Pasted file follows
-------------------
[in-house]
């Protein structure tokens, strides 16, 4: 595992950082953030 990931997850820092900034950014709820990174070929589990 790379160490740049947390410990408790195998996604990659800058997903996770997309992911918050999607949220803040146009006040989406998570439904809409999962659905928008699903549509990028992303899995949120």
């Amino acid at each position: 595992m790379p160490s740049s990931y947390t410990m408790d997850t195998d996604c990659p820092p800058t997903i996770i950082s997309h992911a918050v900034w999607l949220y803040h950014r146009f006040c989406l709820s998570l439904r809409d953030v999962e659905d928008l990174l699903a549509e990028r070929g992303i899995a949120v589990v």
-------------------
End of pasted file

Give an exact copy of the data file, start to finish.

[in-house]
């Protein structure tokens, strides 16, 4: 595992950082953030 990931997850820092900034950014709820990174070929589990 790379160490740049947390410990408790195998996604990659800058997903996770997309992911918050999607949220803040146009006040989406998570439904809409999962659905928008699903549509990028992303899995949120």
């Amino acid at each position: 595992m790379p160490s740049s990931y947390t410990m408790d997850t195998d996604c990659p820092p800058t997903i996770i950082s997309h992911a918050v900034w999607l949220y803040h950014r146009f006040c989406l709820s998570l439904r809409d953030v999962e659905d928008l990174l699903a549509e990028r070929g992303i899995a949120v589990v």